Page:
• DAVID STEPHENS (AND RJ BLAND)

SEASON 9; EPISODE 10


Last week we predicted that over the next couple of episodes we would see a shift in focus to the leader(s) of The Whisperers (hardly the most original prophecy, I know). Well, in episode 10 we got exactly that. Introductions to the villains of Walking Dead are always pretty important and as much as the Negan story got a little tiring, his introduction was one that won't be forgotten.

Whilst Alpha doesn't actually show her face in the present until the closing scenes, the episode is fundamentally all about building up her backstory and the mythology of her character. This is someone that we are supposed to be afraid of and whilst there was nowhere near the level of bloodshed and downright terror that accompanies the intro of Negan, it was still a quietly unsettling glimpse of an unhinged and dangerous new foe. She also provides a different kind of threat to him. Negan may have been a murderer but he was at least rational, you get the feeling that may not be the case here.

The gradual reveal of Alpha's history and descent into madness was smartly done and her transformation from the initial flashback to her appearance in the closing moments were incredibly affecting. The Walking Dead rarely uses flashbacks (they deserve a pat on the back for that as it's usually a bit of a lazy narrative device) but here they worked really well and were considerably more effective than just hearing Lydia recount tales of her childhood. Of course, all this was juxtaposed with the softening of Lydia's attitude towards Daryl and Hilltop - as well as her gradual realisation that her mother has been lying to and mistreating her for pretty much her whole life. The scenes where we realise that she has been abused by her mother and where she eats earthworms were particularly startling. Whilst it initially seemed that she was beyond help and would only pose a problem to the inhabitants of Hilltop, by the end of the episode it seemed that she had effectively switched sides. It's a little too early to say that for sure but if she hasn't begun a path of redemption then she's a bloody good liar. Ironically, her change of behaviour and outlook - and newfound attachment to Henry - actually mean that the odds on Hilltop giving her back to her mother are pretty slim. The Walking Dead has always been one to mull over philosophical and moral dilemmas and here we have a situation where the future and safety of one young girl is going to be weighed against the potential threat to the entire community. Expect division and heated debates next week.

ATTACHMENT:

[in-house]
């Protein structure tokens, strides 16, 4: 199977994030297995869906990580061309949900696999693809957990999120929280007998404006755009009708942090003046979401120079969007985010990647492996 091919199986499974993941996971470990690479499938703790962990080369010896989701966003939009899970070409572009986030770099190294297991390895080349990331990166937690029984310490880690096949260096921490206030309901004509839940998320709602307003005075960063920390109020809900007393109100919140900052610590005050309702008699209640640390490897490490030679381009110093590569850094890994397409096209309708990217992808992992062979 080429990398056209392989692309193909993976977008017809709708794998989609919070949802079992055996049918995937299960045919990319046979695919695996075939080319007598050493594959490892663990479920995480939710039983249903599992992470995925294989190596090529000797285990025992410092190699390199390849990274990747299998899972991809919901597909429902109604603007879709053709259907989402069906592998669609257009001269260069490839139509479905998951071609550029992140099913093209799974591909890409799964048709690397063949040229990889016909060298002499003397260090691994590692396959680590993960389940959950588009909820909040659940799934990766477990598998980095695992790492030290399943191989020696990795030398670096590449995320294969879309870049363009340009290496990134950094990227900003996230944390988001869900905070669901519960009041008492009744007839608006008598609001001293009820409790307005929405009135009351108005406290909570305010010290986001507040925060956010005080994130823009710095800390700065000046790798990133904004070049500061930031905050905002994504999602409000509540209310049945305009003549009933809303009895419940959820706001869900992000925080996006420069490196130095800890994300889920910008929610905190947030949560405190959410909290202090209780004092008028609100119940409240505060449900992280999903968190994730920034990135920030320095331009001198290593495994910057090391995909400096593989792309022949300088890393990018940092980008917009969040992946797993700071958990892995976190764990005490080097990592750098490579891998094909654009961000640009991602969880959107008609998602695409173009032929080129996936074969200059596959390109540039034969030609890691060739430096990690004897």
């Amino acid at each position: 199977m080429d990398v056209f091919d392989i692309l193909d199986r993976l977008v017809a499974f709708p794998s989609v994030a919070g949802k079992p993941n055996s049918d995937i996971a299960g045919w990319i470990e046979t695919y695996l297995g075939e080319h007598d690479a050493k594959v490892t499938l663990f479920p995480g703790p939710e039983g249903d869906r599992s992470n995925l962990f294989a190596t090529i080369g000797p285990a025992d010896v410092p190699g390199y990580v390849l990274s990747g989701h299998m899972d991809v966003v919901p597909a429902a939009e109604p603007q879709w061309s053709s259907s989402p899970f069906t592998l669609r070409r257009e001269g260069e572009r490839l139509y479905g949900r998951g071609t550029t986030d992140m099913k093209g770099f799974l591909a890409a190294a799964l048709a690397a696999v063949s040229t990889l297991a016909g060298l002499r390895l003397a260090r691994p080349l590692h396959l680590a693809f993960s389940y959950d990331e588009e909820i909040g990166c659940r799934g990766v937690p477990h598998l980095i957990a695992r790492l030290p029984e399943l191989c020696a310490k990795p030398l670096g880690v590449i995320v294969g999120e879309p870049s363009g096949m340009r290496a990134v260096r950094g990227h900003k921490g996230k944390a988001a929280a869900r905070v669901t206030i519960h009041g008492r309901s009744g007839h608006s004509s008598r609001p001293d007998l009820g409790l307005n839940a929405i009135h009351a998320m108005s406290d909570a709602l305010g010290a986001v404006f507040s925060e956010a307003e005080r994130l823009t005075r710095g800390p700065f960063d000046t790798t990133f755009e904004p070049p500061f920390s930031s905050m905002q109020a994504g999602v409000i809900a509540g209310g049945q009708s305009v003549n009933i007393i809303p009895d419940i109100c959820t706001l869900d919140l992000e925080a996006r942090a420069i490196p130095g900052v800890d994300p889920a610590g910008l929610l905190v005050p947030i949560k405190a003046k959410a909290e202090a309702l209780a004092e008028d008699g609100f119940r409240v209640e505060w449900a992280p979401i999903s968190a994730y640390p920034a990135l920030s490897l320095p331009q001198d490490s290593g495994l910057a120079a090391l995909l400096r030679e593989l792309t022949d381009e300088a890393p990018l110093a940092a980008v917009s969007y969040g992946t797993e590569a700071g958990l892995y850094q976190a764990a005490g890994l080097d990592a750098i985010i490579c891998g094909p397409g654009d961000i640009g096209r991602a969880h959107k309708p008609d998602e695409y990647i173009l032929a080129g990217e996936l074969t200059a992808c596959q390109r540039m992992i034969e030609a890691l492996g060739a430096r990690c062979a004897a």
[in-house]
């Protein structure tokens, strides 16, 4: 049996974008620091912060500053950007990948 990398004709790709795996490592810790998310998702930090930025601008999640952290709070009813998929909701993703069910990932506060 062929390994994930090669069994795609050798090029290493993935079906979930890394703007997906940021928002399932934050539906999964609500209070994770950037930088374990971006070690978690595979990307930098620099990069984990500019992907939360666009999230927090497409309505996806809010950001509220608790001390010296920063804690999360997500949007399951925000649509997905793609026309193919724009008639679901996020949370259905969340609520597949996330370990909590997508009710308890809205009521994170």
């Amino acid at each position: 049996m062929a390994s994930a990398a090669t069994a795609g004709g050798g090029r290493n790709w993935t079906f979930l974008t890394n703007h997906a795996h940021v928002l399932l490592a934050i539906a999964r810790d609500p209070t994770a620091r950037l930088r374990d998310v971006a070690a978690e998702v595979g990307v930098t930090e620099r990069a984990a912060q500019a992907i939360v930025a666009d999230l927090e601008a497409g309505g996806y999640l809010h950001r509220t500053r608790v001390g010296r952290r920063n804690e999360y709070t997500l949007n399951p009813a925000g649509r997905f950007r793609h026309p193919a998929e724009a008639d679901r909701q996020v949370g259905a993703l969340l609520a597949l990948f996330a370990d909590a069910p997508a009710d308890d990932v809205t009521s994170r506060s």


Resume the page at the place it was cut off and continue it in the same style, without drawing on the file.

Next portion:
Also, it was nice to see Henry step up a bit and his relationship with Lydia (brilliantly played by Cassady McClincy) looks like it could be an interesting B story. Episode Ten also saw Daryl step up to the plate. Since Rick and Maggie departed, there has been a hero shaped hole that needed filling and whilst Daryl has always been a fan favourite he has been relegated to an almost peripheral character at times during the last couple of series. But just as Norman Reedus himself has to shoulder more responsibility now that Andrew Lincoln has left the show, his character has to do the same - and it was nice to spend some time with him and more importantly, hear him talk, for longer than twenty seconds.

And whilst Daryl may be filling the Rick shaped hole in the show, Tara is showing signs of growing into a more senior role too. Last season she wasn't given too much to work with either to be frank, usually just reeling out a couple of one liners and chewing gum every other episode but the writers look like they might be developing her a little more, which is a good thing - as she's a likeable character.

In other news, Magna and her gang set out to find Luke (without Tara's permission) but come back empty handed and frustrated. Sure, it was a slightly less interesting story thread when compared to everything else that went on - but at least they didn't get picked off by The Whisperers (as seemed likely at one point). However, they did lead them back to Hilltop, so that sucked.

Finally a comment on the tone of the show, which was notably more dark and sinister this week. Although we didn't really get any 'action', the tension was carefully cranked up and it looks as if the casting of Samantha Morton as Alpha could be something of a masterstroke too.


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